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Ken Wilber and death denial

Mr Ebert is right to point out the death denial driving Wilber’s project. You can even see it in tragic form in the book he wrote about his wife dying of Cancer. In that book, he goes out of his way to deny any kind of emotional bond transcending death, dismissing it as superstition. The whole book is about him and his wife struggling between fighting the cancer and accepting her meaningless death.  He cannot fathom any meaningful soulful context to her disease and death, so, as Ebert points out is characteristic of our culture, his only option is denial because no one can accept meaninglessness.  Something Mr. Ebert passes over quickly is this difference between death denial and death transcendence—something crucial to Wilber’s confusion and the confusion of so many people these days.  Previous societies, whether they focused on this life or the next, had a way of framing life as meaningful. Whether their beliefs transcended or accepted death, life had meaning beyond just living for its own sake.  Wilber’s Buddhism, shorne as it is of any supernatural or religious aspects, leaves life with no meaning other than a process of transcending all that context and content of culture, a process that leads not into an afterlife or soul life, but into nothingness.  And so he oscillates between the two truths of Shankara that Aurobindo deconstructed with his Integral philosophy in the Life Divine. 

There is no soul in Wilber’s model, no third term, nothing to bridge the gap but another iteration of the dialectic impasse on level after level. The soul is just another level in the hierarchy for him. This allows his nihilistic Buddhist model to seem to integrate the soul, so central to Christian and Western esoteric models.  But for the West and for Aurobindo, the soul is not just a level of consciousness but a real and lasting individual.  For Wilber, the soul is a deeper ego structure, an illusion to be transcended. And so he is haunted by the death anxiety, that, rather than driving him into transcendence, (which for us in the West demands a soulful spirituality), instead launches him into his own ironic atman project, a scientistic attempt at capturing the spirit with abstraction.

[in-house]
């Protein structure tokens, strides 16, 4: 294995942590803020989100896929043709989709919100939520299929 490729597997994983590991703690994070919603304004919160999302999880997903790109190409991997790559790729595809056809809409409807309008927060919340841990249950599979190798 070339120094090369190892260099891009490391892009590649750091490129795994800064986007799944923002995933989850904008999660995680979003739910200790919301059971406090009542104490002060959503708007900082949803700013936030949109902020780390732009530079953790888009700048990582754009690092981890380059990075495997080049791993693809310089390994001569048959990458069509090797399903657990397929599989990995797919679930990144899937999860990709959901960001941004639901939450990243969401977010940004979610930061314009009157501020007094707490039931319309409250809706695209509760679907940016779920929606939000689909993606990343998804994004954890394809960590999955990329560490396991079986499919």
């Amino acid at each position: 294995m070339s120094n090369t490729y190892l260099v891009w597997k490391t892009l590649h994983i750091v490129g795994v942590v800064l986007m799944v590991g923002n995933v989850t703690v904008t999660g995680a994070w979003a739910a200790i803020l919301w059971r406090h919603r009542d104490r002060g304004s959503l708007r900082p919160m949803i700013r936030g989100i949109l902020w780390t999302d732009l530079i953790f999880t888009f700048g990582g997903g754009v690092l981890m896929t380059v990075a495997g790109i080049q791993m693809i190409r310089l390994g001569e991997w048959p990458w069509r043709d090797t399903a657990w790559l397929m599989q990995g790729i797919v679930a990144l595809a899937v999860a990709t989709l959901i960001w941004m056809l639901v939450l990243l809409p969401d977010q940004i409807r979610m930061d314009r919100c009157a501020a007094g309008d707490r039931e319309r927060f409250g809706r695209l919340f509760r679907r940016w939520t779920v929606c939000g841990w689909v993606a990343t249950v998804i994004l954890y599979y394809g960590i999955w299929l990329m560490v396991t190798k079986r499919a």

On a related note, he likes to differentiate between superstitious religion and mystical (read scientific) religion, which is why he has similar structures in the lower and higher levels of the system. He is very proud of this distinction, calling out Jung and others for committing the pre/trans fallacy. For Wilber, the early magic and mythic structures are superstitious, yet they are created by great sages at the authentic “trans” levels and transcribed into the lower structures for ordinary people at whatever stage of culture they are at. Like so many aspects of his theory he misses the whole point because he doesn’t get the context.  Unlike Gebser, he assumes only his heroic sages are authentic and everyone else is dumb literalists.  But belief only becomes inauthentic when that context is lost, as it often is in our era.  To the authentic magical man, the context is there and the meaning real.  Wilber can only find meaning in the abstract, but he knows deep down this is another kind of inauthentic belief, lacking context—basically the scientism of our era that drives a whole culture of death denial.